Rebooting the system if init dies is a hack
I feel like I should say this explicitly: rebooting the system if init dies is a hack. It's the easy thing to do but not the right thing. V7 Unix more or less ignored the possibility of init failing; when BSD started considering this situation they took the easy way out of 'handling' it by just rebooting the system. Everyone since then has copied BSD (probably partly out of compatibility, since 'everyone knows' that if init dies the system reboots, and partly because it's the easy way).
You can argue that if init dies something terrible is going on (especially after the kernel has armored init so that you have to work very hard to terminate it) and this is generally true. But rebooting the system is the lazy way out, especially when this is determined by the kernel instead of user level. It might certainly be sensible to configure your system to immediately start a reboot if init ever dies and is restarted by the kernel, but at that point it's something you control at user level; you might instead ring lots of alarms and see if the system could limp on. And so on. From some perspectives, 'reboot the system if init dies' is the kernel meddling in policy that should be left to other levels.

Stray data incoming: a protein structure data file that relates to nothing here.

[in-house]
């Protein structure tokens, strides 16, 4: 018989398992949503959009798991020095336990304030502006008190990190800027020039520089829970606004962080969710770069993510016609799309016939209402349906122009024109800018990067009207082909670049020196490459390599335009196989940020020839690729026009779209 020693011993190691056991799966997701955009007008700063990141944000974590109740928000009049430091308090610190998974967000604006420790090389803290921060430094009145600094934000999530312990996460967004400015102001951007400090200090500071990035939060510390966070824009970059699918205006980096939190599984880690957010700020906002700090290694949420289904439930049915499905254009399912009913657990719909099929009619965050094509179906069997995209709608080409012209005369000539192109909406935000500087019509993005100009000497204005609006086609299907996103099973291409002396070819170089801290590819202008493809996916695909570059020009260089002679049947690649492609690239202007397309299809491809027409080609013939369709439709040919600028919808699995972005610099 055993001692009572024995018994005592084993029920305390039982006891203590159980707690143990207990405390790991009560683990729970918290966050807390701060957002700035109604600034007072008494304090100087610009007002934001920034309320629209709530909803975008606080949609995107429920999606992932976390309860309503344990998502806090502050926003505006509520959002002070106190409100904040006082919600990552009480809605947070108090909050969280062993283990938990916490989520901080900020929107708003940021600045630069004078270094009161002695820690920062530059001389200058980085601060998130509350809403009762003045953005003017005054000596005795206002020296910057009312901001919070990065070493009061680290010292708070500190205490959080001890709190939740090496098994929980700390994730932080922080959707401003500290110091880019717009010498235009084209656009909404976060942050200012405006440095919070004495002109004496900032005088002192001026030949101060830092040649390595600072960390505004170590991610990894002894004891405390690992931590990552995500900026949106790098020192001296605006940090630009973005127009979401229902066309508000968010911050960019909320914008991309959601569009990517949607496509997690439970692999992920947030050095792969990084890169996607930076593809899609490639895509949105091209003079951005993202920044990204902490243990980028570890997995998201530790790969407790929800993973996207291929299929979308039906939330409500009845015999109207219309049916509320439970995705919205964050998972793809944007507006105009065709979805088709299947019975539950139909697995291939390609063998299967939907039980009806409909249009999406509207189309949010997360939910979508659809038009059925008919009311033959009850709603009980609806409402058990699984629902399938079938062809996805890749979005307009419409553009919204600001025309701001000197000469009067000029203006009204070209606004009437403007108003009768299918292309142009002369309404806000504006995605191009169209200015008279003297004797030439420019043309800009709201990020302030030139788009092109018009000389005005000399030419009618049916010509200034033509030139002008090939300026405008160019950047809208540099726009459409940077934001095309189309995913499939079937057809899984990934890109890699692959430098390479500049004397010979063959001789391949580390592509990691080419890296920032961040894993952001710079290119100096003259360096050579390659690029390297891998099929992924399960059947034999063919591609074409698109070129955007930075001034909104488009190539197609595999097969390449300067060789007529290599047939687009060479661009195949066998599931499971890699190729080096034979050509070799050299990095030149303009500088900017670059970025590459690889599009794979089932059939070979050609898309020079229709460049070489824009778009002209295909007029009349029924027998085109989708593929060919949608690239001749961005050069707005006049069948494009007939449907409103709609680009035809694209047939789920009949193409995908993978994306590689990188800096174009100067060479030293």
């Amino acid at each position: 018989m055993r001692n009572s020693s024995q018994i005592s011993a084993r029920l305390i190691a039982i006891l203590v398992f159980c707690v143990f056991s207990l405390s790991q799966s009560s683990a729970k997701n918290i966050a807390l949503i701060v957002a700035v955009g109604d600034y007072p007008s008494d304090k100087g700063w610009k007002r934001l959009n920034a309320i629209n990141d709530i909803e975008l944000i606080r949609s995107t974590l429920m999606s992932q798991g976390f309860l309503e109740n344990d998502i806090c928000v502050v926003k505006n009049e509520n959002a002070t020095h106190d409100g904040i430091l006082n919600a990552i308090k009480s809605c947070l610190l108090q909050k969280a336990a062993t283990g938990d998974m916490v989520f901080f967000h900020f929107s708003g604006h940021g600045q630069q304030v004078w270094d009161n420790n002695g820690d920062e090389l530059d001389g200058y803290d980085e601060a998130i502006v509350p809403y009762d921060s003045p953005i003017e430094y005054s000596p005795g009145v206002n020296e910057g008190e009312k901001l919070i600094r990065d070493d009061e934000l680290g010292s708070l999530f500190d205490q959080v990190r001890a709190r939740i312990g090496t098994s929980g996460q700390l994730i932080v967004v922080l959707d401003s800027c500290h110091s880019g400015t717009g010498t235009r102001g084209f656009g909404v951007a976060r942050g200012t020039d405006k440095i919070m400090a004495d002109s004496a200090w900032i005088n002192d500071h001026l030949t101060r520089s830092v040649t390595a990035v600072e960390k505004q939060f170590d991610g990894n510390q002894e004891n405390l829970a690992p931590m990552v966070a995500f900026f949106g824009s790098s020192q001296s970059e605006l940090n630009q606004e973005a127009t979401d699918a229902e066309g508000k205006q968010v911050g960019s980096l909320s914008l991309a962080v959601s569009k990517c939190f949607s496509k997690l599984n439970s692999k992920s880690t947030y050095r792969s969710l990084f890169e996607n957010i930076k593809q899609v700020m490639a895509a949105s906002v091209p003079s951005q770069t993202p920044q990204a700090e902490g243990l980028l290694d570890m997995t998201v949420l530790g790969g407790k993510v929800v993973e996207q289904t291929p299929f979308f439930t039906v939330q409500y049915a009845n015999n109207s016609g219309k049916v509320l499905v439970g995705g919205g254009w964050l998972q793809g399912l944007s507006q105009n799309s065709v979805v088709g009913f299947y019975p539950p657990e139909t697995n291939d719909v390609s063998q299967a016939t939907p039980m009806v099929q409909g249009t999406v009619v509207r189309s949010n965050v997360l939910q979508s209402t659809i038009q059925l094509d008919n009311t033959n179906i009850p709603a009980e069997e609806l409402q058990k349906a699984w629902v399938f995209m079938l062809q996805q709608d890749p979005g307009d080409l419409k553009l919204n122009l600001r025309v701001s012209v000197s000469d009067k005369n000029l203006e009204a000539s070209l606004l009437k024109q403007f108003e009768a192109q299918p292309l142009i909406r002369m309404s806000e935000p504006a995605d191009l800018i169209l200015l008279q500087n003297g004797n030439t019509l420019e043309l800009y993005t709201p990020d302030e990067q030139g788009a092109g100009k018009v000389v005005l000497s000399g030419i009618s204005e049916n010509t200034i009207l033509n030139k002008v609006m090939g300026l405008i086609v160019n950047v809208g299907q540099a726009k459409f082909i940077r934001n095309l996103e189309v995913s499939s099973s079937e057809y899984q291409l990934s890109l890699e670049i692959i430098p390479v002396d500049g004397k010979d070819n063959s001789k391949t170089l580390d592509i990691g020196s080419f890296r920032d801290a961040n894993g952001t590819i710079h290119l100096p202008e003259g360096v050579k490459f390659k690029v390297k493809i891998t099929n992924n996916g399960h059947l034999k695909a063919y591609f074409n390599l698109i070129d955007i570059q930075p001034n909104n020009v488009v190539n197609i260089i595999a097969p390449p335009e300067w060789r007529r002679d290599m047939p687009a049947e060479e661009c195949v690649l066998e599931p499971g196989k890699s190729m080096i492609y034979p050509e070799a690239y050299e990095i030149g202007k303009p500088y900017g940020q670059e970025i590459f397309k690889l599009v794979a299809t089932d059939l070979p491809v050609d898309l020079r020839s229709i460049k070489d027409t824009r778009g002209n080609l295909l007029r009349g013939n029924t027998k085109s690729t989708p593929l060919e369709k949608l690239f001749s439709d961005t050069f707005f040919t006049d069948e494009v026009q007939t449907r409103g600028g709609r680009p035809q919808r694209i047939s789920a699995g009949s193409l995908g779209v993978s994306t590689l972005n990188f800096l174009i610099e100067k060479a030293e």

The right thing is to provide some way to recover from this situation. I outlined two plausible approaches yesterday; there are probably more. Of course this is more work to design and program than just rebooting the machine, but that's common when you do the right thing instead of the easy thing.
It's kind of sad that almost everyone since BSD has simply followed or copied the BSD quick hack approach (even the people who reimplement things from scratch, like Linux) but this is pretty typical for Unix. If some Unix did try to do it differently I suspect that there would be people complaining that that Unix was over-complicating init.